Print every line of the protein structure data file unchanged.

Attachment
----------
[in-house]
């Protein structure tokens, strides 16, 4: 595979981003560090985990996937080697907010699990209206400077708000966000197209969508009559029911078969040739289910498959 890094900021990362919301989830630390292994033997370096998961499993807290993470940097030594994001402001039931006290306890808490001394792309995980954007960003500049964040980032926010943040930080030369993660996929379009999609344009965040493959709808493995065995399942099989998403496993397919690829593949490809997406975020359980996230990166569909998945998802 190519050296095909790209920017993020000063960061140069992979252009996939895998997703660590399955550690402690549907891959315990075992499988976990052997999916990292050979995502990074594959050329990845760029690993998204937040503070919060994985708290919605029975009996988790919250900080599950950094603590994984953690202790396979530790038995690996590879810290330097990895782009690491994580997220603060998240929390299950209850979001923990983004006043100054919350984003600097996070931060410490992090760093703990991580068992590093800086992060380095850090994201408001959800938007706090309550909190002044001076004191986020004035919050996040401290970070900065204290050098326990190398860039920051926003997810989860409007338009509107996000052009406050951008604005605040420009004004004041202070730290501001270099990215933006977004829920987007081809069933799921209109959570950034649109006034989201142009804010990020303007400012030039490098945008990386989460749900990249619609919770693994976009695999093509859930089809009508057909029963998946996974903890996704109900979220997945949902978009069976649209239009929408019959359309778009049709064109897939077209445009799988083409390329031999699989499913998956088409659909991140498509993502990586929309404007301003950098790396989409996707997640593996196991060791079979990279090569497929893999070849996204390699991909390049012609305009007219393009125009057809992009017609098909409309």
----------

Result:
[in-house]
């Protein structure tokens, strides 16, 4: 595979981003560090985990996937080697907010699990209206400077708000966000197209969508009559029911078969040739289910498959 890094900021990362919301989830630390292994033997370096998961499993807290993470940097030594994001402001039931006290306890808490001394792309995980954007960003500049964040980032926010943040930080030369993660996929379009999609344009965040493959709808493995065995399942099989998403496993397919690829593949490809997406975020359980996230990166569909998945998802 190519050296095909790209920017993020000063960061140069992979252009996939895998997703660590399955550690402690549907891959315990075992499988976990052997999916990292050979995502990074594959050329990845760029690993998204937040503070919060994985708290919605029975009996988790919250900080599950950094603590994984953690202790396979530790038995690996590879810290330097990895782009690491994580997220603060998240929390299950209850979001923990983004006043100054919350984003600097996070931060410490992090760093703990991580068992590093800086992060380095850090994201408001959800938007706090309550909190002044001076004191986020004035919050996040401290970070900065204290050098326990190398860039920051926003997810989860409007338009509107996000052009406050951008604005605040420009004004004041202070730290501001270099990215933006977004829920987007081809069933799921209109959570950034649109006034989201142009804010990020303007400012030039490098945008990386989460749900990249619609919770693994976009695999093509859930089809009508057909029963998946996974903890996704109900979220997945949902978009069976649209239009929408019959359309778009049709064109897939077209445009799988083409390329031999699989499913998956088409659909991140498509993502990586929309404007301003950098790396989409996707997640593996196991060791079979990279090569497929893999070849996204390699991909390049012609305009007219393009125009057809992009017609098909409309």